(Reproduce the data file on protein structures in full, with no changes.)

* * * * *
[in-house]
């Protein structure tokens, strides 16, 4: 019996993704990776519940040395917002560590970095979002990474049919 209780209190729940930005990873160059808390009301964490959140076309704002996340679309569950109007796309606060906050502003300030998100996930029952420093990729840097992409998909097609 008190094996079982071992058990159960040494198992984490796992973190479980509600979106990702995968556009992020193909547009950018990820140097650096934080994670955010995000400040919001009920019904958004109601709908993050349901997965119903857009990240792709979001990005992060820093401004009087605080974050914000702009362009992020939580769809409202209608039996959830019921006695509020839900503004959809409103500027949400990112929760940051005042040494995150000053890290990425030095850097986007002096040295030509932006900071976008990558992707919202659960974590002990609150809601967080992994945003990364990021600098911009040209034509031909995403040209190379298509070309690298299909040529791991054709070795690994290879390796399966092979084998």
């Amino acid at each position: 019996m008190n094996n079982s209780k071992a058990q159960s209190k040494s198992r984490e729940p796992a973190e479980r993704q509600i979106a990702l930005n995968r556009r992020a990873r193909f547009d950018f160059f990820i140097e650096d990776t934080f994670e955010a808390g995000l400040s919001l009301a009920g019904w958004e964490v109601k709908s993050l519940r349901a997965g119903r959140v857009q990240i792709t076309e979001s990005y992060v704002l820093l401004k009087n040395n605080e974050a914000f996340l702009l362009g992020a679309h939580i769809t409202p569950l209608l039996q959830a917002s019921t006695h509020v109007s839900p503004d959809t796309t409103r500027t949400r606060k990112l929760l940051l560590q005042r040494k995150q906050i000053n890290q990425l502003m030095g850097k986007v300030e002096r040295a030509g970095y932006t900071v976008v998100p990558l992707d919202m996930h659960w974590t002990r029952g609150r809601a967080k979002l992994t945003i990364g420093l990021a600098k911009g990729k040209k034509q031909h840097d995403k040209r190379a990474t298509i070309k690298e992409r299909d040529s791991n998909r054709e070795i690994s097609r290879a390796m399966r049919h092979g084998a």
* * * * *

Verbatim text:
[in-house]
């Protein structure tokens, strides 16, 4: 019996993704990776519940040395917002560590970095979002990474049919 209780209190729940930005990873160059808390009301964490959140076309704002996340679309569950109007796309606060906050502003300030998100996930029952420093990729840097992409998909097609 008190094996079982071992058990159960040494198992984490796992973190479980509600979106990702995968556009992020193909547009950018990820140097650096934080994670955010995000400040919001009920019904958004109601709908993050349901997965119903857009990240792709979001990005992060820093401004009087605080974050914000702009362009992020939580769809409202209608039996959830019921006695509020839900503004959809409103500027949400990112929760940051005042040494995150000053890290990425030095850097986007002096040295030509932006900071976008990558992707919202659960974590002990609150809601967080992994945003990364990021600098911009040209034509031909995403040209190379298509070309690298299909040529791991054709070795690994290879390796399966092979084998």
């Amino acid at each position: 019996m008190n094996n079982s209780k071992a058990q159960s209190k040494s198992r984490e729940p796992a973190e479980r993704q509600i979106a990702l930005n995968r556009r992020a990873r193909f547009d950018f160059f990820i140097e650096d990776t934080f994670e955010a808390g995000l400040s919001l009301a009920g019904w958004e964490v109601k709908s993050l519940r349901a997965g119903r959140v857009q990240i792709t076309e979001s990005y992060v704002l820093l401004k009087n040395n605080e974050a914000f996340l702009l362009g992020a679309h939580i769809t409202p569950l209608l039996q959830a917002s019921t006695h509020v109007s839900p503004d959809t796309t409103r500027t949400r606060k990112l929760l940051l560590q005042r040494k995150q906050i000053n890290q990425l502003m030095g850097k986007v300030e002096r040295a030509g970095y932006t900071v976008v998100p990558l992707d919202m996930h659960w974590t002990r029952g609150r809601a967080k979002l992994t945003i990364g420093l990021a600098k911009g990729k040209k034509q031909h840097d995403k040209r190379a990474t298509i070309k690298e992409r299909d040529s791991n998909r054709e070795i690994s097609r290879a390796m399966r049919h092979g084998a």